Widower of pedestrian killed by cyclist: 'My children are the reason I still get up'
At 2.30pm on an otherwise uneventful Friday afternoon in February 2016, Matthew Briggs received a call that would change his life.
He was on his way to a meeting in London’s West End when the police rang to deliver the news that his wife, Kim, had been involved in a collision with a cyclist – the full, terrible facts would become clearer later - and had been taken to The Royal London Hospital. Briggs dropped everything to meet her but it wasn’t until late that evening that he learned the severity of her injuries: catastrophic, irrevocable brain damage.
“Kim never regained any consciousness from the collision through to her dying a week later,” he says when we meet at his lawyer’s office in London. “Your mind runs through all sorts of scenarios. I’ve always been a focused person. I tried to be a focused person. It was a week that I would hope that no one else ever has to live through.”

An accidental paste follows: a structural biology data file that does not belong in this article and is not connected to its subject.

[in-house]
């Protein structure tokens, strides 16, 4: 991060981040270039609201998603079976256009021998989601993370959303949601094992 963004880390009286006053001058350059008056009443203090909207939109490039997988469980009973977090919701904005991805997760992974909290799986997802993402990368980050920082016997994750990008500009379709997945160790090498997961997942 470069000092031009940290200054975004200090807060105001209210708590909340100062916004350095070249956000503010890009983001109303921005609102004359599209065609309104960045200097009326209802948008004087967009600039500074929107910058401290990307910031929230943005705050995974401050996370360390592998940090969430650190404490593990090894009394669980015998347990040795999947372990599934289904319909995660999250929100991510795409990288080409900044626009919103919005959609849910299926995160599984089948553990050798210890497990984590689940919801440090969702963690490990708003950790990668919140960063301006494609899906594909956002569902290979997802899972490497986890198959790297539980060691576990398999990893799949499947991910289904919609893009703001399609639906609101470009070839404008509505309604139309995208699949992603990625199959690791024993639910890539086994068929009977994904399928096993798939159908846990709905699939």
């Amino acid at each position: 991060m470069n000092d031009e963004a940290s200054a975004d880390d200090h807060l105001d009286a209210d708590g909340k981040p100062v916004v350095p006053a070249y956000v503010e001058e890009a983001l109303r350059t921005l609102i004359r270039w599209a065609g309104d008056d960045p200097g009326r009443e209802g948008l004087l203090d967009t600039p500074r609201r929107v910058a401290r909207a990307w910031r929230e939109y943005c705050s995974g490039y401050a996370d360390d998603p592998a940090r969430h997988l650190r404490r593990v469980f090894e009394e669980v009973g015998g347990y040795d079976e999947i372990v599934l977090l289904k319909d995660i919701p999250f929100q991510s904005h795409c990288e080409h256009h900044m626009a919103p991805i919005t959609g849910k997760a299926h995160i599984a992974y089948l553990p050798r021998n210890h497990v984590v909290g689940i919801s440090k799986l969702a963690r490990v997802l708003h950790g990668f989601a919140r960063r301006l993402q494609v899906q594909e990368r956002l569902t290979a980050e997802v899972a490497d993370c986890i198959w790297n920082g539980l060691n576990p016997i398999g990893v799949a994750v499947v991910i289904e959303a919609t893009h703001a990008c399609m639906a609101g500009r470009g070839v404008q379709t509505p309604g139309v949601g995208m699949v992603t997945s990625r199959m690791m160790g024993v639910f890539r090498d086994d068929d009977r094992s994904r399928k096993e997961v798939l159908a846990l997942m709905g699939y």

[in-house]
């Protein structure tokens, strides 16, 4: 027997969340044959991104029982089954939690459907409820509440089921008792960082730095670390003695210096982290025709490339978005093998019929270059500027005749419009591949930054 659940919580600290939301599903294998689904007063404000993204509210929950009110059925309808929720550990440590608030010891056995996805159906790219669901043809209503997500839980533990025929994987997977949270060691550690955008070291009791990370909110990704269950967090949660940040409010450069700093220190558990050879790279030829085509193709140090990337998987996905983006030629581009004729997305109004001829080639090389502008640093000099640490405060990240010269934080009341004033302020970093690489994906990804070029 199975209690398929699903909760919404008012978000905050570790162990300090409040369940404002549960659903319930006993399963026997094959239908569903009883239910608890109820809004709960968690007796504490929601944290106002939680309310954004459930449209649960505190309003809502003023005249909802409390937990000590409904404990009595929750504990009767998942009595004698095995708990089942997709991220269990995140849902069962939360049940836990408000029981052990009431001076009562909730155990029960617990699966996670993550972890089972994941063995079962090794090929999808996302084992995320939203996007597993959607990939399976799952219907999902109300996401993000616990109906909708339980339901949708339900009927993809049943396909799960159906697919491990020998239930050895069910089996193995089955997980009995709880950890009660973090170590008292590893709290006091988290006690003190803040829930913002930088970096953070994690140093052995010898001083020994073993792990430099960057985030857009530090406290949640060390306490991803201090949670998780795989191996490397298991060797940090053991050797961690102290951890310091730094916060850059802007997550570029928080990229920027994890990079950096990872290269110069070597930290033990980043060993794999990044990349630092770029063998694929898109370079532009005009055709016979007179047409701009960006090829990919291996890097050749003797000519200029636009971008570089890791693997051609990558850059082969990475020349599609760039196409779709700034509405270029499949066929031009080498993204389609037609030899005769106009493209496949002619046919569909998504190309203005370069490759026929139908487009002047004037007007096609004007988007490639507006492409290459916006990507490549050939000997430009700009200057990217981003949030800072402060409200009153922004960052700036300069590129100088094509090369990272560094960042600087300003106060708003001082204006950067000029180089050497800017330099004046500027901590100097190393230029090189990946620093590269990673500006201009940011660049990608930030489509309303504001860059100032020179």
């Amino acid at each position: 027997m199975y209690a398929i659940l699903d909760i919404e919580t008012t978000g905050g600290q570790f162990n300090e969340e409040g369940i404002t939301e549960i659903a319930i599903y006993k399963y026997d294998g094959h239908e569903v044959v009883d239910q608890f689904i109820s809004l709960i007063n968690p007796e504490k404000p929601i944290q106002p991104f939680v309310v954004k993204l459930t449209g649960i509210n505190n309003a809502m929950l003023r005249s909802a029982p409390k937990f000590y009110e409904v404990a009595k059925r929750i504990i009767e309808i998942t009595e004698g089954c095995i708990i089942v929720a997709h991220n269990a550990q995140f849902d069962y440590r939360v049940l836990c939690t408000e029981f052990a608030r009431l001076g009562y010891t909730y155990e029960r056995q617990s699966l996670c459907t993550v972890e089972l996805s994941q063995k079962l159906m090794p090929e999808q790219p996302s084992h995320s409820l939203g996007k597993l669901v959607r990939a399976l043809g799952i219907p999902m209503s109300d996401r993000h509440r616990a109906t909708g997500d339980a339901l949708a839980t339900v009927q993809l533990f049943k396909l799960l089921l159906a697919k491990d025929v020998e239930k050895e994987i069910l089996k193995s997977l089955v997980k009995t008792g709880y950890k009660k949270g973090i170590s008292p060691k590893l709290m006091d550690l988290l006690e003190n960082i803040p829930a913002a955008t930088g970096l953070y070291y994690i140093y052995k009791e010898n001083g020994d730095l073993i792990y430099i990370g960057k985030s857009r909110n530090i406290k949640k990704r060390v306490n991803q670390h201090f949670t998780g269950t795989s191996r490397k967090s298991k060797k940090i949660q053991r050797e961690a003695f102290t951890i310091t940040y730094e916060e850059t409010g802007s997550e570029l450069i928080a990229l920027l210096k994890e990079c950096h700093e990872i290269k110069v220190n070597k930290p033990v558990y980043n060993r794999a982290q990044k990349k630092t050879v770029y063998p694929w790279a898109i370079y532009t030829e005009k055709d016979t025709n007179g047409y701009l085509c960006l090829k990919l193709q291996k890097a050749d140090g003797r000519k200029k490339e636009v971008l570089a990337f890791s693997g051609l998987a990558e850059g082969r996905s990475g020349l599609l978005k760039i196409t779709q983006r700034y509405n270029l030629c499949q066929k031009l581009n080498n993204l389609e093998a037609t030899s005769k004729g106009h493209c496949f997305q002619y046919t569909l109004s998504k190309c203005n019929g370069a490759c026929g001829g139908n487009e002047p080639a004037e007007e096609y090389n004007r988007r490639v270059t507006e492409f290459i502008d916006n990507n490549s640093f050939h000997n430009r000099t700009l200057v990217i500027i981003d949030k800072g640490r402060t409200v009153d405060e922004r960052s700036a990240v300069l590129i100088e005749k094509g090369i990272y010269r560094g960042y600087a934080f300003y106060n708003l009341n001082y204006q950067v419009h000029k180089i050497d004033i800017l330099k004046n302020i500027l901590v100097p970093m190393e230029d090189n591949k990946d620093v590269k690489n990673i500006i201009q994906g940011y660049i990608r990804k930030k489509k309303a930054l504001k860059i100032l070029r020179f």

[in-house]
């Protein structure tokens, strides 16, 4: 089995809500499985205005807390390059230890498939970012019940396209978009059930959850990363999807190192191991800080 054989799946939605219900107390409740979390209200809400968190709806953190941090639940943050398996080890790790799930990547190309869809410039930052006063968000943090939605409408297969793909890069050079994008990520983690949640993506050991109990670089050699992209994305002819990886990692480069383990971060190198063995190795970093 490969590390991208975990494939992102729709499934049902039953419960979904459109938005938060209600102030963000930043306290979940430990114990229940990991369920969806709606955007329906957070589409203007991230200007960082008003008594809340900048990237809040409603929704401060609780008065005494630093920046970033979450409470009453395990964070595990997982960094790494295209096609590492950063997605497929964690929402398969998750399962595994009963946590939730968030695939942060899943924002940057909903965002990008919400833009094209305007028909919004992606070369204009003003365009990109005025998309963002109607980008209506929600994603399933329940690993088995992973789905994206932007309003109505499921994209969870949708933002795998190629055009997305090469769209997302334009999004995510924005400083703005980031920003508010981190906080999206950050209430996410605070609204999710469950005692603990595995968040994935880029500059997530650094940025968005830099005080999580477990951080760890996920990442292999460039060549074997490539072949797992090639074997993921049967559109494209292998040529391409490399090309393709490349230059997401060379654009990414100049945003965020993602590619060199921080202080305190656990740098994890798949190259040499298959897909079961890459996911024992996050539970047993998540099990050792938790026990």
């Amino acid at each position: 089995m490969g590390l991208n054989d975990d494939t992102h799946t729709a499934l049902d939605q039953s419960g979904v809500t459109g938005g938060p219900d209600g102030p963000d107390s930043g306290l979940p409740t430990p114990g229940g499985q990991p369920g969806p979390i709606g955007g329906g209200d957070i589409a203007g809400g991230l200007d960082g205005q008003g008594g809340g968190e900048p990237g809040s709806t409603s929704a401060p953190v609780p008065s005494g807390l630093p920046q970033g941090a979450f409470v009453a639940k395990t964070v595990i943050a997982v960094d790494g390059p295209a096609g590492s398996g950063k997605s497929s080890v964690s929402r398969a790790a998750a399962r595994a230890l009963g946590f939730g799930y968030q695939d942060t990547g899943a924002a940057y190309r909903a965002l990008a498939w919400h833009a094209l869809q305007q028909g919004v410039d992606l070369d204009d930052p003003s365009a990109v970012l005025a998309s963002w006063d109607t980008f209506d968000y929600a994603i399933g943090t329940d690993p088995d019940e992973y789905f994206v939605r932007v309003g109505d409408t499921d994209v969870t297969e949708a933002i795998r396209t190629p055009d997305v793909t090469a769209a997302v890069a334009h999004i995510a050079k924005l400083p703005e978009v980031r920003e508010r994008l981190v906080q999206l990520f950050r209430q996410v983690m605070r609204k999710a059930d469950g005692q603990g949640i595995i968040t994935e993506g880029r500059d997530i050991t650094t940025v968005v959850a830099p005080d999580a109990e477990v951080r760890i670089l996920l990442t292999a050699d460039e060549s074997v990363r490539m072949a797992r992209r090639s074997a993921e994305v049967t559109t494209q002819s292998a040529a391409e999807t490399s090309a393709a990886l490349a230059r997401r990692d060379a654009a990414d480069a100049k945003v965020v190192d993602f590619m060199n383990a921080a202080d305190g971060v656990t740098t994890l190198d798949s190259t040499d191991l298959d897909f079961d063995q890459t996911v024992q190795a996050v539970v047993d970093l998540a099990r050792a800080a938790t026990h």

Briggs is speaking exclusively to the Telegraph the day after Charlie Alliston, 20, the man who mowed down his wife on a bicycle in east London, was found guilty this week of causing bodily harm by “wanton or furious driving”, an offence based on an archaic piece of legislation from 1861 and the closest thing to dangerous driving a cyclist can currently be given – something Kim’s widower is now campaigning to change. Given the severity of the case, Alliston was put on trial for manslaughter, a charge that has never previously been brought against a cyclist and of which he was cleared.
The facts are these: Kim, 44, an HR consultant, was hit by Alliston, then 18, at 18mph while she was crossing the road during her lunch break. Alliston was riding a fixed gear bike, more frequently used in track racing, and without a front brake, meaning it could not legally be ridden on roads. It is stopped or slowed by peddling backwards. He told the court he shouted at Kim twice to move out of the way but failed to stop before they collided.